Saturday, November 27, 2004

The Zarqawi Personality Cult on LBC-TV: LBC TV started as a TV station for the right-wing Christian-oriented Lebanese Forces militia in Lebanon (the death squads of the Lebanese Civil War and the Sabra and Shatila massacres) in the 1980s. For commercial and political reasons, it later evolved politically. It had to change its tune in order to appeal to the commercially lucrative Arab market. All the right-wing reporters and editors are still there, but they try to feign a certain Arab orientation. The station (the satellite LBC as opposed to the Lebanese broadcasting LBC) is owned by a variety of Lebanese politicians and Arab interests that include AlWalid bin Talal. Pierre Dahir (the founder of LBC and the right-wing fellow) still owns the non-satellite LBC. Their news on Lebanon is very slanted toward the right-wing and Maronite Patriarch side, and they rarely employ non-Christians. In their Arab news, they are very close to US (US officials now favor it along with AlArabiyya), Saudi Arabia, and Allawi puppet government in Iraq. So I did not know what to expect when I was subjected for an entire week to promos about an LBC "exclusive documentary" on Abu Mus`ab Az-Zarqawi, of all people. I was curious about the timing, especially that LBC, which is better known for their silly, fluff, and sleazy materials (which makes it popular among the sleazy and polygamous royals of the region) is not in the habit of airing "documentaries" of any kind. So I have just watched the Zarqawi documentary, and was shocked to watch a piece that will undoubtedly contribute to a Zarqawi personality cult. What was the reason for this documentary except to present an image of a Zarqaqi "mystique." Every one who was interviewed was a former prison comrade or cellmate or comrade-in-arms of Zarqawi. Even the director of the prison where Zarqawi spent 5 years in, did not have negative things to say about the man who we have seen cutting off people's heads, and who takes pride in setting off car bombs against mosques. Even the music and the editing appeared as if it was almost part of a Zarqawi propaganda apparatus. I waited to see the names of he writers and editors, and at that particular moment, the broadcast mysteriously ended without the usual running of credit. Several things we learn from the documentary, especially if you have only been reading about Zarqawi in the official US press (NYT and WP). First, we should put to rest the allegation that Al-Qa`idah and Zarqawi's group are the same. They never were. Zarqawi served time in Jordan as a leader of his own group known as Bay`at Al-Imam. To be sure, Zarqaqi later moved to Afghanistan, but he started a new group, which was also separate from Al-Qa`idah (it was known as Jund Ash-Sham). His training camps and basis in Hirat were entirely separate from Al-Qa`idah. But Bush's propaganda interests (and deep ignorance) require that we confuse all those names and blur all those distinctions so that Saddam is linked to Al-Qa`idah and Al-Qa`idah is linked to Zarqawi and Zarqawi is linked to Chavez and Chavez is linked to Hitler, etc. In Afghanistan he met Bin Laden and Sayf Al-`Adl (the latter is chief-of-security of Al-Qa`idah and Bush will never tell you that he is still at large), but had ideological disagreements with Bin Laden. Apparently, Zarqawi believed in the takfir (declaring the infidelity of) of Arab governments while Bin Laden and Zawahiri focused on US in their February 1998 declaration. Zarqawi considered the overthrow of Arab governments to be a priority. Secondly, Zarqawi has to be the leader of whatever organization he is a member of, which may explain his split from the widely read fanatic Abu Muhammad Al-Maqdisi who inspired many of the fanatics in Saudi Arabia, including those who were behind the bombing in Khubar. I did not understand why the "documentary" told us about how much Zarqawi loved and respected his mother, although in one letter he requested that his mother never meets or shakes hands with other men. He signed his letters as "gharib" (the stranger). He met a guy in Afghanistan and he liked him, so he offered him his own sister for marriage (his sister back in Jordan was not even consulted of course). His father-in-law (of his first wife) may have been involved with the car bombing that killed Muhammad Baqir Al-Hakim among scores of innocent people. I do not understand why the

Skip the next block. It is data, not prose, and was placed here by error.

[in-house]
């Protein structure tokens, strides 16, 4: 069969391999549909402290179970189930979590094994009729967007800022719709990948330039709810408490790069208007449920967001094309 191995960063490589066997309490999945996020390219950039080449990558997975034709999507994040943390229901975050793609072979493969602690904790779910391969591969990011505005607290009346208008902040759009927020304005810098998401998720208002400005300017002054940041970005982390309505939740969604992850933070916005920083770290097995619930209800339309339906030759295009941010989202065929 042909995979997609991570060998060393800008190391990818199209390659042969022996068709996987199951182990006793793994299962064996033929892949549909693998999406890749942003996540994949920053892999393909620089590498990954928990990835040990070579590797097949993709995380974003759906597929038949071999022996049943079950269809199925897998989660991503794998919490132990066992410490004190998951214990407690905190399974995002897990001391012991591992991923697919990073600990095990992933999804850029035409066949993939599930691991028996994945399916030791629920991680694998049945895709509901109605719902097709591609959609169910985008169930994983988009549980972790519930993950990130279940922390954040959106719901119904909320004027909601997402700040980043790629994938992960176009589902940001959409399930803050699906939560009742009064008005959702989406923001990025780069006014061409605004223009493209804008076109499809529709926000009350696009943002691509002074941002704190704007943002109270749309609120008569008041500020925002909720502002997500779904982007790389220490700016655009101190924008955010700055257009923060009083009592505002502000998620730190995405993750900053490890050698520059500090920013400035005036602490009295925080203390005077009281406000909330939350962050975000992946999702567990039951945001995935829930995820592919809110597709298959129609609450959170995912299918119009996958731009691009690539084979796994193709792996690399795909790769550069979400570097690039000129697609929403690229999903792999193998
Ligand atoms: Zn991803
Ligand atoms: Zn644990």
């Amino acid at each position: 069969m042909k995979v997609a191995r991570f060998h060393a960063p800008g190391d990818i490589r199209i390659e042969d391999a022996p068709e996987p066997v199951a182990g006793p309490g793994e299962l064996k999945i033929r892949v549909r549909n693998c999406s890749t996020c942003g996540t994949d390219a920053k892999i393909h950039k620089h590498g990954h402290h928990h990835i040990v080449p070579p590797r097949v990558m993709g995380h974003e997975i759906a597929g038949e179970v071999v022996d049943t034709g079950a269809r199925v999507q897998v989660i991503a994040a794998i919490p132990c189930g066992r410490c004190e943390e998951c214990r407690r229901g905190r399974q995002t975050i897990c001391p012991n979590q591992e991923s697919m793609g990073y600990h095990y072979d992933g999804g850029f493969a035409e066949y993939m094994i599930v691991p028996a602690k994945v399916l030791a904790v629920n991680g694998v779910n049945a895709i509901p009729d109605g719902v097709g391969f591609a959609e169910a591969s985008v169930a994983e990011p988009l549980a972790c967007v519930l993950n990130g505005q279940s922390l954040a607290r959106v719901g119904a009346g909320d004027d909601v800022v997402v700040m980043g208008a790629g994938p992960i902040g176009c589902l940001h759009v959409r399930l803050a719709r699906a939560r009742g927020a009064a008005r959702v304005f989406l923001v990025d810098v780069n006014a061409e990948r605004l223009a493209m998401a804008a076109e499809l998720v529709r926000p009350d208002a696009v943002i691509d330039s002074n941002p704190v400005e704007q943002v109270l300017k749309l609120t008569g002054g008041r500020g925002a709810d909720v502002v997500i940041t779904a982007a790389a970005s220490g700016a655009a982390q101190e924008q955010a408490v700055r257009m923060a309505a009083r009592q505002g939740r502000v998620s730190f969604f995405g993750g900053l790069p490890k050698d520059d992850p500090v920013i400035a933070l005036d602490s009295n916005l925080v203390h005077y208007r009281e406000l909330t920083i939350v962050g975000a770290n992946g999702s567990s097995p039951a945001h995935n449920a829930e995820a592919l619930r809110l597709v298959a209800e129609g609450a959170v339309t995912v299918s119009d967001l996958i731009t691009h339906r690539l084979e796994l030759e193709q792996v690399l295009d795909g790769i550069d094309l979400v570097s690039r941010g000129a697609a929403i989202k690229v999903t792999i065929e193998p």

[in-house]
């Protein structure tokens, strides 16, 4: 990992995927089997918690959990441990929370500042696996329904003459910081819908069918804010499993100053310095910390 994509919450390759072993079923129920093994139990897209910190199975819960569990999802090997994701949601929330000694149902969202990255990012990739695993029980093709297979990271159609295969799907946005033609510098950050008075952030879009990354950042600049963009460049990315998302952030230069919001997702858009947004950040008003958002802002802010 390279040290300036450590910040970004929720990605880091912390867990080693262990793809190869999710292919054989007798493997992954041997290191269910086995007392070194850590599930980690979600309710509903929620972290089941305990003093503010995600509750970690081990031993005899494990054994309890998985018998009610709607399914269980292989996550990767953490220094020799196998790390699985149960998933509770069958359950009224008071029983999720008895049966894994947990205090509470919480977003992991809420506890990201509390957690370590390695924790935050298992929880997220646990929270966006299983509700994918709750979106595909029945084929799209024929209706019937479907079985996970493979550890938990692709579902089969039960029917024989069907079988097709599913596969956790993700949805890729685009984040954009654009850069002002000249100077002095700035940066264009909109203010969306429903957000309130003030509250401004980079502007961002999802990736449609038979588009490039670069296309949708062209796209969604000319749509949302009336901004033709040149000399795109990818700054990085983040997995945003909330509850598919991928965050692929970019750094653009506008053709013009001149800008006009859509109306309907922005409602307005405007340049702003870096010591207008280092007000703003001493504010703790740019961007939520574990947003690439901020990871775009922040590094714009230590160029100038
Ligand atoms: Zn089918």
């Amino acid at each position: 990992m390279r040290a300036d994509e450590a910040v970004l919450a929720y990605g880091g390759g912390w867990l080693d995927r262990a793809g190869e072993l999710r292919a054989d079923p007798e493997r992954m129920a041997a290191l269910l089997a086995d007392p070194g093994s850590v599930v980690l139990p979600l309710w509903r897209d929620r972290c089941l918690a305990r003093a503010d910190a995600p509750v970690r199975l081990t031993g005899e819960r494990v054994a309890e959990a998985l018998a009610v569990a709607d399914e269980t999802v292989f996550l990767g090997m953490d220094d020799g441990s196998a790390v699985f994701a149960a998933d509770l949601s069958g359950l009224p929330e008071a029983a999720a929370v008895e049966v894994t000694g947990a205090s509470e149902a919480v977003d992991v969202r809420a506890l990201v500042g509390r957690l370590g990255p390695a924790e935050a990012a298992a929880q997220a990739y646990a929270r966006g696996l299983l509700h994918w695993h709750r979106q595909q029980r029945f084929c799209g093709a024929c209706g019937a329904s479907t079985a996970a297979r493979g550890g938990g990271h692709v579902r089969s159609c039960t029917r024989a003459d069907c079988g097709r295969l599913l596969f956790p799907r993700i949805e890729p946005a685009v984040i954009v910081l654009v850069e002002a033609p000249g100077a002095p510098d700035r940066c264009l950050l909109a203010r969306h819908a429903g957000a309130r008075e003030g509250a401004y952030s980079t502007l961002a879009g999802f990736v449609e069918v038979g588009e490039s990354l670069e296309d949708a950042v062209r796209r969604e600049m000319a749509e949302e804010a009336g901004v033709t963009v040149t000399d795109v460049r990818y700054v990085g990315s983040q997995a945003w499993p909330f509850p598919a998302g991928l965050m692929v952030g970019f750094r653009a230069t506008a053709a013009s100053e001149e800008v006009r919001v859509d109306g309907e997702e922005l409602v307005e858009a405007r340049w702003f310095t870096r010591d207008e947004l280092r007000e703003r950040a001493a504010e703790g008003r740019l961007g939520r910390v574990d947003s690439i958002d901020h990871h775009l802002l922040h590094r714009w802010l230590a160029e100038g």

"documentary" did not interview any of the relatives of the victims of Zarqawi or even an analyst who can talk critically or at least objectively and non-fawningly about his misdeeds. The picture that was drawn was favorable and may cultivate a cult around this man; a cult that US official propaganda unwittingly has helped create. The documentary also aired the only known video footage of Zarqawi (from his Afghanistan days) and there was no evidence of the wooden leg. And no piece on Zarqawi is complete without covering his deep anti-Shi`ite bigotry, but that is where the "documentary" so abruptly ended.